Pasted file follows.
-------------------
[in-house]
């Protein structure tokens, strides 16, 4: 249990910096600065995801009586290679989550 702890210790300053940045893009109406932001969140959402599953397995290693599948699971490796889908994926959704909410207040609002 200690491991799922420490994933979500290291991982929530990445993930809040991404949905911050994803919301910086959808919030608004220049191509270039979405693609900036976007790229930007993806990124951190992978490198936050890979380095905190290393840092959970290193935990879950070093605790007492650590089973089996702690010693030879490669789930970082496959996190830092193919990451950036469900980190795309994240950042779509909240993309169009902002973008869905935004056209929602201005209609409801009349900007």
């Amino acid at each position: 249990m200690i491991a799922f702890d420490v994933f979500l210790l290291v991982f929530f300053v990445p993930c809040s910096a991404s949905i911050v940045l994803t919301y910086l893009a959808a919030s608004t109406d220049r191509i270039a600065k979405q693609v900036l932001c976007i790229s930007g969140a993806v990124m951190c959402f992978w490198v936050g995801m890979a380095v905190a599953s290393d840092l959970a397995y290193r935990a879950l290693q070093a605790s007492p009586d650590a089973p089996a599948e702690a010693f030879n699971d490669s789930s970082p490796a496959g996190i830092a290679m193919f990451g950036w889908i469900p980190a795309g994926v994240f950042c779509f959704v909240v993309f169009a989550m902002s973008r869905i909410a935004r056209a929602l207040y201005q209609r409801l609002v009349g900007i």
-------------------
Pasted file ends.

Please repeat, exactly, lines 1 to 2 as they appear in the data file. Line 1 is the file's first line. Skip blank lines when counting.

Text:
[in-house]
């Protein structure tokens, strides 16, 4: 249990910096600065995801009586290679989550 702890210790300053940045893009109406932001969140959402599953397995290693599948699971490796889908994926959704909410207040609002 200690491991799922420490994933979500290291991982929530990445993930809040991404949905911050994803919301910086959808919030608004220049191509270039979405693609900036976007790229930007993806990124951190992978490198936050890979380095905190290393840092959970290193935990879950070093605790007492650590089973089996702690010693030879490669789930970082496959996190830092193919990451950036469900980190795309994240950042779509909240993309169009902002973008869905935004056209929602201005209609409801009349900007």